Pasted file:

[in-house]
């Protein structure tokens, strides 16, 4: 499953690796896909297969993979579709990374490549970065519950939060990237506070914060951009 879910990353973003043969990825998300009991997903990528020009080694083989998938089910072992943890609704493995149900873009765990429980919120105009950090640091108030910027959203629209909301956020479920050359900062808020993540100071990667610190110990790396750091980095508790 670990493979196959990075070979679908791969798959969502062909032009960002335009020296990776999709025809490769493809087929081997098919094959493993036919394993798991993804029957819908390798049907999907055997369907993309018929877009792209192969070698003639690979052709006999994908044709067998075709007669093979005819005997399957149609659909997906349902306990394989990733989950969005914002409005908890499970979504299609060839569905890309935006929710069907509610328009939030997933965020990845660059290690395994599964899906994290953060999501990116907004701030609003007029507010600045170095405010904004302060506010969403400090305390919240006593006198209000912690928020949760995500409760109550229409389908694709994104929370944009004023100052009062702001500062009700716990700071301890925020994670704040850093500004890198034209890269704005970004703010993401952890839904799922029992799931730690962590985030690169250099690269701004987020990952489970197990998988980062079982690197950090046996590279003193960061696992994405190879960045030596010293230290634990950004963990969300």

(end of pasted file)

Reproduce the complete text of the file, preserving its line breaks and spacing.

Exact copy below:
[in-house]
């Protein structure tokens, strides 16, 4: 499953690796896909297969993979579709990374490549970065519950939060990237506070914060951009 879910990353973003043969990825998300009991997903990528020009080694083989998938089910072992943890609704493995149900873009765990429980919120105009950090640091108030910027959203629209909301956020479920050359900062808020993540100071990667610190110990790396750091980095508790 670990493979196959990075070979679908791969798959969502062909032009960002335009020296990776999709025809490769493809087929081997098919094959493993036919394993798991993804029957819908390798049907999907055997369907993309018929877009792209192969070698003639690979052709006999994908044709067998075709007669093979005819005997399957149609659909997906349902306990394989990733989950969005914002409005908890499970979504299609060839569905890309935006929710069907509610328009939030997933965020990845660059290690395994599964899906994290953060999501990116907004701030609003007029507010600045170095405010904004302060506010969403400090305390919240006593006198209000912690928020949760995500409760109550229409389908694709994104929370944009004023100052009062702001500062009700716990700071301890925020994670704040850093500004890198034209890269704005970004703010993401952890839904799922029992799931730690962590985030690169250099690269701004987020990952489970197990998988980062079982690197950090046996590279003193960061696992994405190879960045030596010293230290634990950004963990969300």